What did it take for Tampa to deal St. Louis? Getting a guy with ‘snarl’

Ryan Callahan had 132 goals and 254 points in seven-plus seasons with the New York Rangers.

Eric Hartline

TAMPA, Fla. — After his initial stun had disappeared, Ryan Callahan was excited about his new home with the Tampa Bay Lightning.

”I think first initial emotions are a little bit of shock and surprise that I got traded there,” Callahan said. ”After that goes away, I start to get a bit of excitement knowing that I’m going to Tampa, which is a great organization and a good team that is in the playoff picture right now.”

A whirlwind day that included the start of ”a different era” for the Lightning, as Tampa Bay general manager Steve Yzerman called it, also saw the 28-year-old winger leave the New York Rangers — the only franchise he had played for in the NHL. Both Yzerman and Tampa Bay coach Jon Cooper were careful to call Callahan a different player than St. Louis, a staple for the Lightning the past 12-plus seasons.

Still, Tampa Bay has received an intriguing addition in a blockbuster deal that was finalized hours before the NHL’s trade deadline.

Callahan, the Rangers’ former captain, prides himself on his ability to finish checks, block shots and be an effective member of a penalty kill. He’s a four-time winner of the Steven McDonald Extra Effort Award, a sign of his physicality and potential value for the Lightning.

”He fills a need for us,” Yzerman said. ”He’s not replacing Marty St. Louis. He’s a different type of player. He can play in all situations. He kills penalties. He’s a great shot-blocker. He’s probably most well-known for his penalty killing, his defensive ability and his shot-blocking ability. (He’s) very good in front of the net on the power play.”

Like St. Louis’ move to New York, Callahan’s transition to Tampa Bay will require adjustment. The native of Rochester, N.Y., has spent the past seven-plus years with the Rangers since being selected 127th overall in the 2004 NHL draft.

Tampa Bay Lightning news

Callahan has played in 450 career NHL games, earning 132 goals and 254 points. His career-best season came during the 2011-12 campaign, when he produced 54 points, 29 goals, 13 power-play goals and nine game-winning goals. He also won a silver medal as a member of the 2010 United States team at the Vancouver Games, which included current Lightning winger Ryan Malone.

This year, Callahan has played in 45 games, posting 25 points and 11 goals. He had a season-best five-game point streak from Oct. 11-Nov. 7, during which he had five goals and two assists.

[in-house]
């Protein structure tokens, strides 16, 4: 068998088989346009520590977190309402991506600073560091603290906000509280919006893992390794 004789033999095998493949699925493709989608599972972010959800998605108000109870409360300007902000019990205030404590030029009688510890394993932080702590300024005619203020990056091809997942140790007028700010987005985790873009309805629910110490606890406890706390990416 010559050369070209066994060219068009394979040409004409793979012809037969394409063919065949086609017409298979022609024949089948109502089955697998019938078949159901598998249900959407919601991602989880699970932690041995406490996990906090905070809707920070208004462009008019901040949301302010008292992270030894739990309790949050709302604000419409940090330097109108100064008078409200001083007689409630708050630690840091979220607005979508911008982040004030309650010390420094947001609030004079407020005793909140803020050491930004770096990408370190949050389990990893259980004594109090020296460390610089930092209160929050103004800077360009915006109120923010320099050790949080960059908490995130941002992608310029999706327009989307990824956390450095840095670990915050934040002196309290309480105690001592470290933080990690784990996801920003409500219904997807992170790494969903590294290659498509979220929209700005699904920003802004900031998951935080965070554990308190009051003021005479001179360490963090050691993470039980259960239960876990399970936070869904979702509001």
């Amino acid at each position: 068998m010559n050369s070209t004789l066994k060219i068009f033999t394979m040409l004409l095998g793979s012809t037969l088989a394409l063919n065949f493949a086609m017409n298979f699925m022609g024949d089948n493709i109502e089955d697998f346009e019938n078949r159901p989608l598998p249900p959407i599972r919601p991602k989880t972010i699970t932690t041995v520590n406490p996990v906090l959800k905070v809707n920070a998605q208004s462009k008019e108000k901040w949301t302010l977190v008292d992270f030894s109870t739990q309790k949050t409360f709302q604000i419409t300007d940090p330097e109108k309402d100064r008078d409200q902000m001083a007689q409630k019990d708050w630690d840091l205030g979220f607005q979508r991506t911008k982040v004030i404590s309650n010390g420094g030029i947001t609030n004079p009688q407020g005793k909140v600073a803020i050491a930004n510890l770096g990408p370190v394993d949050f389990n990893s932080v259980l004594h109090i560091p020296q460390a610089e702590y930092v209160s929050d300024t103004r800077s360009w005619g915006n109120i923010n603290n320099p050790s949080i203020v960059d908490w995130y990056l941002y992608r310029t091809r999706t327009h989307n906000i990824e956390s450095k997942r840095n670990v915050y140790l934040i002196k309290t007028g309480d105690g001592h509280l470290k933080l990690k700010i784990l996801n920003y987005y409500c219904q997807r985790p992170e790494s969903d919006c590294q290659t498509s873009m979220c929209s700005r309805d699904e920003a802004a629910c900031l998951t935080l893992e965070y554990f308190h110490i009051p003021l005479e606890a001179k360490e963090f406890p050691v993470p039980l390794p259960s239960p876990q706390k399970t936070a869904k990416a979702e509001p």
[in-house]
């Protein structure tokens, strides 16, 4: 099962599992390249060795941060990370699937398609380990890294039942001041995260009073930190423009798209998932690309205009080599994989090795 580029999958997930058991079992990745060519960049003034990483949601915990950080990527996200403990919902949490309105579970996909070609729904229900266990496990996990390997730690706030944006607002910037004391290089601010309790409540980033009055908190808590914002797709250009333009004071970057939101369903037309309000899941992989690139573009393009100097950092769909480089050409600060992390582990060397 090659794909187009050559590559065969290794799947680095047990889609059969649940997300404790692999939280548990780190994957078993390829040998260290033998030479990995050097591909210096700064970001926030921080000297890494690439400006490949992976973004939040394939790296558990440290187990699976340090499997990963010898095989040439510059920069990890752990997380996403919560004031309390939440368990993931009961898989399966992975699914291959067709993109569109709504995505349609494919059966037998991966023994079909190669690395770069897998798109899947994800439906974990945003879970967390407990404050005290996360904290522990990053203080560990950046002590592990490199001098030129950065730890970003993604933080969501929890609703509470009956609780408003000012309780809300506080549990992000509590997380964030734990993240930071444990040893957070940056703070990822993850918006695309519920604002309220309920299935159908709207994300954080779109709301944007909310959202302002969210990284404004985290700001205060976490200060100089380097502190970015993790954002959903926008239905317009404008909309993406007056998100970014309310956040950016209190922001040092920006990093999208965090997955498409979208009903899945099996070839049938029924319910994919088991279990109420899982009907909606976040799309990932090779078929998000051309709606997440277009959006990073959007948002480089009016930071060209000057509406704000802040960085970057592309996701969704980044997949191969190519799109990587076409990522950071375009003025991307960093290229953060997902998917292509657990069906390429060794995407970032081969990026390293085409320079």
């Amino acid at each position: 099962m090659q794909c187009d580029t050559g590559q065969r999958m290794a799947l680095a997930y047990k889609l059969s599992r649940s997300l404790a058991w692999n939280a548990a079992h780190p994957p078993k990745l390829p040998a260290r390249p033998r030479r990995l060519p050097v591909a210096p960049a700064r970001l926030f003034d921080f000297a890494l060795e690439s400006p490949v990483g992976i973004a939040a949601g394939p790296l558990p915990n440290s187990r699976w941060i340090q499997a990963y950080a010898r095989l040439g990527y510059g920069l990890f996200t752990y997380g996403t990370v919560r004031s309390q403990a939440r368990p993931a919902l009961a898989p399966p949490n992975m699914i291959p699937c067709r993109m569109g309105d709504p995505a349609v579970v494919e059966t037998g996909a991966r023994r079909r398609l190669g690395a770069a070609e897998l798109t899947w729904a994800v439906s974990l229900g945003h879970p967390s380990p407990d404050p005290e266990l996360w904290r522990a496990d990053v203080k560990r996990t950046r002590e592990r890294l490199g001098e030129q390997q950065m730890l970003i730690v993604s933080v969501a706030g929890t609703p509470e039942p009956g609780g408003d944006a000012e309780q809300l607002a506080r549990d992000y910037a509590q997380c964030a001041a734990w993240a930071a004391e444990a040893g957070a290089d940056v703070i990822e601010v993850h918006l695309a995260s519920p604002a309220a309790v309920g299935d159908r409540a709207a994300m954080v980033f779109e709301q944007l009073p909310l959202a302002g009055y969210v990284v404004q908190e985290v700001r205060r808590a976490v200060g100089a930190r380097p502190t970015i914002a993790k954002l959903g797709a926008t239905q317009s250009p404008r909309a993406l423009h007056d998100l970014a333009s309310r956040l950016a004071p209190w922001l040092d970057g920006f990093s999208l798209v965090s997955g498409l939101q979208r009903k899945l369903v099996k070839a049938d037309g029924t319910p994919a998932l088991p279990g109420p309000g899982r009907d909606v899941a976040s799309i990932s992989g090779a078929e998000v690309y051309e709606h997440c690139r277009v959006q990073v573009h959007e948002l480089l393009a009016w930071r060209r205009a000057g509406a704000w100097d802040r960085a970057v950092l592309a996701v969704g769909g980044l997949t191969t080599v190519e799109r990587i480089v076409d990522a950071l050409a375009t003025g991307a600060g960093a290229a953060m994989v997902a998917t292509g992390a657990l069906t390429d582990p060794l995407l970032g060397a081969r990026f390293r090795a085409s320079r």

Callahan understands his greatest challenge: Creating his own reputation in St. Louis’ absence.

”I don’t think you can let yourself feel that,” Callahan said of possible pressure in following St. Louis. ”It’s no secret what Marty did for that organization, how great of a player he is. At the same time, I’m a different person, I’m a different player. All I can do is come in and try to bring what I can bring to the team in my own way.”

Callahan’s future had been in question for weeks. He’s scheduled to become an unrestricted free agent July 1, and he was close to re-signing with the Rangers with the team reportedly offering a six-year, $36 million extension.

But the Rangers’ desire to deal for St. Louis, who waived his no-trade clause, proved stronger. Yzerman said the Lightning have acquired Callahan ”with the hopes of re-signing him.”

For now, Callahan said he’s only concerned with gaining comfort in his new home.

”That’s the biggest thing for me right now is just to get in there and get comfortable with my surroundings and then once you do that, you can look at something like (re-signing),” he said.

On a day of change, the Lightning lost a face of their franchise in St. Louis. But as they move forward, Callahan’s skill appeals to them.

”If there’s one area that we needed to get better in, that was a little bit with a couple guys that play with a little bit of snarl,” Cooper said. ”And Ryan Callahan is going to bring us that.”

You can follow Andrew Astleford on Twitter @aastleford or email him at aastleford@gmail.com.